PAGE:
By Anna Akins
A historic Lexington church will keep R.E. Lee in its name, following a narrow vote on Monday.
In a 9-6 vote by secret ballot, the vestry fell one vote short of the super-majority that was needed to make the change. The 15-member vestry decided that the name change needed the support of at least two-thirds of the vestry.
While the vestry didn’t approve the name change, it unanimously agreed to add the word “Episcopal” to the church’s name and to create a sign showing that name with the addition, “Founded as Grace Church.”
Debates over changing the name developed after church member Holly Pickett sent a letter to church leaders in June. Pickett is an English professor at Washington and Lee.
Pickett’s letter came a few weeks after the fatal shooting of nine leaders at an African Methodist Episcopal Church in Charleston, S.C. Her letter said that the tragedy should inspire honest discussions about whether the church’s name accurately represents its mission.
The issue was then presented to the vestry in July, which agreed to consider the possibility of a name change. The vestry then hosted church-wide discussions and sent a survey to all active church members.
Nearly three-fourths of parishioners responded to the survey, and of that number, 92 percent said a vote should be taken, either to change the name or keep it the same. The remaining eight percent didn’t have a strong opinion either way.
According to the Rev. Tom Crittenden, the church rector, discussions to change the church’s name are not new. He said that the shooting of an African American man in Ferguson, Mo. last fall prompted informal discussions.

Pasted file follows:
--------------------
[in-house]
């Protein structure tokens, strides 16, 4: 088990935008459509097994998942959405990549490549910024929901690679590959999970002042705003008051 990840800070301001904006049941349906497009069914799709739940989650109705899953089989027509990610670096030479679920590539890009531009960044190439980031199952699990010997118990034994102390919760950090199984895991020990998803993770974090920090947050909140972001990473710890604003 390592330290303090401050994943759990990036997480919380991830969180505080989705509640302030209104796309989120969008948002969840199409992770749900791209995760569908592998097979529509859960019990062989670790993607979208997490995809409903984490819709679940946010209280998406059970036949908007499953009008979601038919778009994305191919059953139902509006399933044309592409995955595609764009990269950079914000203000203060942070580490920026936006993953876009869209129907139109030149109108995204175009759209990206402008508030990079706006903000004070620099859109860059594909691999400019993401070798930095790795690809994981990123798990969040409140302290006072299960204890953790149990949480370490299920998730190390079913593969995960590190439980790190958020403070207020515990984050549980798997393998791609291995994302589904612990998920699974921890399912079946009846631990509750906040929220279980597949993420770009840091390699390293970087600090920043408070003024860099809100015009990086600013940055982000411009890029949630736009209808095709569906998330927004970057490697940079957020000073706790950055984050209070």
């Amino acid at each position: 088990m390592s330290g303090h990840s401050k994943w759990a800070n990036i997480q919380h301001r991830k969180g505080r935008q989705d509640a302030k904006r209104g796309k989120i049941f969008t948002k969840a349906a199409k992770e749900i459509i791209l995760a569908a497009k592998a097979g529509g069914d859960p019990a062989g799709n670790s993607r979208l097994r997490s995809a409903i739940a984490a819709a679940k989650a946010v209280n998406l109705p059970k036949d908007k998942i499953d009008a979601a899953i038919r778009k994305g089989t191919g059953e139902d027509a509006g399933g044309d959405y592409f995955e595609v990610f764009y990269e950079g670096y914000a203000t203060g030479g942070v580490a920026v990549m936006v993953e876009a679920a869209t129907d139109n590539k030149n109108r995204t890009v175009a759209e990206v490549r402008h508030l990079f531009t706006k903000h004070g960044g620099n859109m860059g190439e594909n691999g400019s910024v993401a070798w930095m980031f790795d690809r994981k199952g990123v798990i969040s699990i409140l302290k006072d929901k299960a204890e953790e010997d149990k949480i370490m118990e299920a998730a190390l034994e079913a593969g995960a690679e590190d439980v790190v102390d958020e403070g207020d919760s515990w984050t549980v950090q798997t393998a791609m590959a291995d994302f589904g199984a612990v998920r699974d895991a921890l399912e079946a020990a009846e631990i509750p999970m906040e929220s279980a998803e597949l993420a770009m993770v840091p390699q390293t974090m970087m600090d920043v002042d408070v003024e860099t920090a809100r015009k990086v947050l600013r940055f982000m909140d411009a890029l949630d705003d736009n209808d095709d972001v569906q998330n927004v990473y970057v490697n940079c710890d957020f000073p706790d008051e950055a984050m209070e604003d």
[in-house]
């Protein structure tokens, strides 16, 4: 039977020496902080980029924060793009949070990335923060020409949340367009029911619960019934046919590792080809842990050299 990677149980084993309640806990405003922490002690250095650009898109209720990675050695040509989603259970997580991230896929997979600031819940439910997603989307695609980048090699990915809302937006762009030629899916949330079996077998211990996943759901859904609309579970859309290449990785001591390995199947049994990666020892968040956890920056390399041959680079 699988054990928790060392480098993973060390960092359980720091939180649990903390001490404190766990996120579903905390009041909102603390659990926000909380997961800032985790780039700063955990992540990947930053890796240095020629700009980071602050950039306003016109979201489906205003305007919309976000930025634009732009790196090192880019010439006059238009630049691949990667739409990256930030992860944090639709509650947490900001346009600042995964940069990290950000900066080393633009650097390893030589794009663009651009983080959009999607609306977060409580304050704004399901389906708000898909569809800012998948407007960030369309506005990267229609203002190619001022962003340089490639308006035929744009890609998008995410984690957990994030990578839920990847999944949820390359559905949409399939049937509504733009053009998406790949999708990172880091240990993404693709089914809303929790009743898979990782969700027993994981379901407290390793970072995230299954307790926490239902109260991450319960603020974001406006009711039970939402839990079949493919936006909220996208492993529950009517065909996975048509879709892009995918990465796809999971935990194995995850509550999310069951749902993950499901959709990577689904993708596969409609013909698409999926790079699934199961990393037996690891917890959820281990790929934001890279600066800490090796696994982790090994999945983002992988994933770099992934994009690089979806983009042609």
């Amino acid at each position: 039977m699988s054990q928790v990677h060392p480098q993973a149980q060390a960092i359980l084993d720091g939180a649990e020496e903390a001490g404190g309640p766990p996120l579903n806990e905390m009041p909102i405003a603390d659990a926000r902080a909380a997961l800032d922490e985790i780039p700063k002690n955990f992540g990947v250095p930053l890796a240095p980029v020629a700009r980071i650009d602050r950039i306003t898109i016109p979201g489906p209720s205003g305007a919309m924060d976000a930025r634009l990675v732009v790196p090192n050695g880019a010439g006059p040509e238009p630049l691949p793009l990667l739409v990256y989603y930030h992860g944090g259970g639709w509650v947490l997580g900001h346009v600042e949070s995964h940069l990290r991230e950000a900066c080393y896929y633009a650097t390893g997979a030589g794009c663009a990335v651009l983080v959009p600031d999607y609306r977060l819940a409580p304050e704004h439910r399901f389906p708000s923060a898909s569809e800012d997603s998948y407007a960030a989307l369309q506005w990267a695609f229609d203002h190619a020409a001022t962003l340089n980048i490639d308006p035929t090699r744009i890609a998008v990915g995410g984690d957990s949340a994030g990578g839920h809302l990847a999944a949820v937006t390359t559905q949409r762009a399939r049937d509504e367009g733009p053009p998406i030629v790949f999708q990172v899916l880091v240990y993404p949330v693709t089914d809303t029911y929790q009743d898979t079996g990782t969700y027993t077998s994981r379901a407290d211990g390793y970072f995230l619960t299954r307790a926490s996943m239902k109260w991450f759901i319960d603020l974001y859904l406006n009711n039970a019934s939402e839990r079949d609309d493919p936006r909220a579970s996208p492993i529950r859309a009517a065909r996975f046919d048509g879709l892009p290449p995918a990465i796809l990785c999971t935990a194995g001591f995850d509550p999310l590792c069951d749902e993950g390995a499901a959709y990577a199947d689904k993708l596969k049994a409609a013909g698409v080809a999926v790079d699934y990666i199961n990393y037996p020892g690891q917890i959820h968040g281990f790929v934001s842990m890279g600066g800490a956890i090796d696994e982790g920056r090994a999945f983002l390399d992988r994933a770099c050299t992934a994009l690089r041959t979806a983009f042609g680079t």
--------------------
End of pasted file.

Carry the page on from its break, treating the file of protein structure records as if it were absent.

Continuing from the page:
“The question of social justice was in the air and people started bringing up the name,” he said. “It’s come up several times.”
Crittenden said that opinions on the issue have varied. Proponents of the name change claimed that Lee’s name might prevent outsiders from visiting the church. They also said that Episcopal churches are often named after saints, not Confederate generals.
“The concern was [about] what the name means for a person outside the church,” Crittenden said.
Opponents of the name change defend Lee as one who embodied the Christian values of reconciliation and humility in his postwar efforts to rebuild the nation.
They also said that a name change would dishonor Lee and they accused name change proponents of allowing political correctness to influence their views.
The church was founded in 1840 as Grace Church and then was named after Lee in 1903. Crittenden said that there is no clear record of why the church was named after Lee.
Lee joined the church in 1865 and served as senior warden until his death at age 63 in October 1870. After his death, the church was named “Grace Memorial Church.”
Church leaders expressed hope in the future of the church in the wake of the decision on Monday.
“We expect to move forward and reconcile any differences parish members might have,” said Jim Farrar, senior warden of the church.
In a statement, Bishop Mark A. Bourlakas of the Episcopal Diocese of Southwestern Virginia applauded the work that leaders of R.E. Lee Memorial Church have done to address the issue of racial justice.
“I am thankful that many courageous leaders of our Episcopal church in Lexington were willing to take up and lead a respectful discussion of this sensitive issue,” he said.
But he said that much work is still needed in the area of racial reconciliation.